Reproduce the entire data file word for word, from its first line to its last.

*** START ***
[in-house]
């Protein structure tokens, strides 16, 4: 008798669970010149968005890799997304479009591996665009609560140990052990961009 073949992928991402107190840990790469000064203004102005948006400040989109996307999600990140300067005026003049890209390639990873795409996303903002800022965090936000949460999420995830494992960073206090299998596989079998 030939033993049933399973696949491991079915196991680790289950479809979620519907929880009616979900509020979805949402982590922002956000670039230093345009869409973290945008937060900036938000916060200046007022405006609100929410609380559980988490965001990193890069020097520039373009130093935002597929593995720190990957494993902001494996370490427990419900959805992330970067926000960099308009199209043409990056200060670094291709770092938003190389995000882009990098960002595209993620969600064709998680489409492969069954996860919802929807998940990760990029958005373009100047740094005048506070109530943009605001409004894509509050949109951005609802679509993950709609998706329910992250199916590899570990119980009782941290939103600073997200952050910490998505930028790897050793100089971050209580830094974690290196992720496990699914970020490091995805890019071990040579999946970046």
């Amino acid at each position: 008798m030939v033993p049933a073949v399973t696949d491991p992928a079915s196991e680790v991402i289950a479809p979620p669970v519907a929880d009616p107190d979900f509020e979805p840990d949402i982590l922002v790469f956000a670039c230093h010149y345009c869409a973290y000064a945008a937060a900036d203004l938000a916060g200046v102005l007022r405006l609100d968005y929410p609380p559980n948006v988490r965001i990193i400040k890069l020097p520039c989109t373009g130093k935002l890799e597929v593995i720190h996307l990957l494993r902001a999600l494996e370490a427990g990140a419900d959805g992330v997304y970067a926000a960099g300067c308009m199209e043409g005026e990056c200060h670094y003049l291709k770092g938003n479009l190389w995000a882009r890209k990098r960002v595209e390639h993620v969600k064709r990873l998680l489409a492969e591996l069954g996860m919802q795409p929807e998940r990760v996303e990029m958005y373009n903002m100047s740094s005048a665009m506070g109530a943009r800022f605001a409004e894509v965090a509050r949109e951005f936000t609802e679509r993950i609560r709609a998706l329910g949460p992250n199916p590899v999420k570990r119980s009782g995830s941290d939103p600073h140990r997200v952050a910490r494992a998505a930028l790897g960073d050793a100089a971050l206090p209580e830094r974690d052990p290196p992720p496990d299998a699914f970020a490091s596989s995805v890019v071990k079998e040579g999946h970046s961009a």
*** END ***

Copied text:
[in-house]
């Protein structure tokens, strides 16, 4: 008798669970010149968005890799997304479009591996665009609560140990052990961009 073949992928991402107190840990790469000064203004102005948006400040989109996307999600990140300067005026003049890209390639990873795409996303903002800022965090936000949460999420995830494992960073206090299998596989079998 030939033993049933399973696949491991079915196991680790289950479809979620519907929880009616979900509020979805949402982590922002956000670039230093345009869409973290945008937060900036938000916060200046007022405006609100929410609380559980988490965001990193890069020097520039373009130093935002597929593995720190990957494993902001494996370490427990419900959805992330970067926000960099308009199209043409990056200060670094291709770092938003190389995000882009990098960002595209993620969600064709998680489409492969069954996860919802929807998940990760990029958005373009100047740094005048506070109530943009605001409004894509509050949109951005609802679509993950709609998706329910992250199916590899570990119980009782941290939103600073997200952050910490998505930028790897050793100089971050209580830094974690290196992720496990699914970020490091995805890019071990040579999946970046």
């Amino acid at each position: 008798m030939v033993p049933a073949v399973t696949d491991p992928a079915s196991e680790v991402i289950a479809p979620p669970v519907a929880d009616p107190d979900f509020e979805p840990d949402i982590l922002v790469f956000a670039c230093h010149y345009c869409a973290y000064a945008a937060a900036d203004l938000a916060g200046v102005l007022r405006l609100d968005y929410p609380p559980n948006v988490r965001i990193i400040k890069l020097p520039c989109t373009g130093k935002l890799e597929v593995i720190h996307l990957l494993r902001a999600l494996e370490a427990g990140a419900d959805g992330v997304y970067a926000a960099g300067c308009m199209e043409g005026e990056c200060h670094y003049l291709k770092g938003n479009l190389w995000a882009r890209k990098r960002v595209e390639h993620v969600k064709r990873l998680l489409a492969e591996l069954g996860m919802q795409p929807e998940r990760v996303e990029m958005y373009n903002m100047s740094s005048a665009m506070g109530a943009r800022f605001a409004e894509v965090a509050r949109e951005f936000t609802e679509r993950i609560r709609a998706l329910g949460p992250n199916p590899v999420k570990r119980s009782g995830s941290d939103p600073h140990r997200v952050a910490r494992a998505a930028l790897g960073d050793a100089a971050l206090p209580e830094r974690d052990p290196p992720p496990d299998a699914f970020a490091s596989s995805v890019v071990k079998e040579g999946h970046s961009a």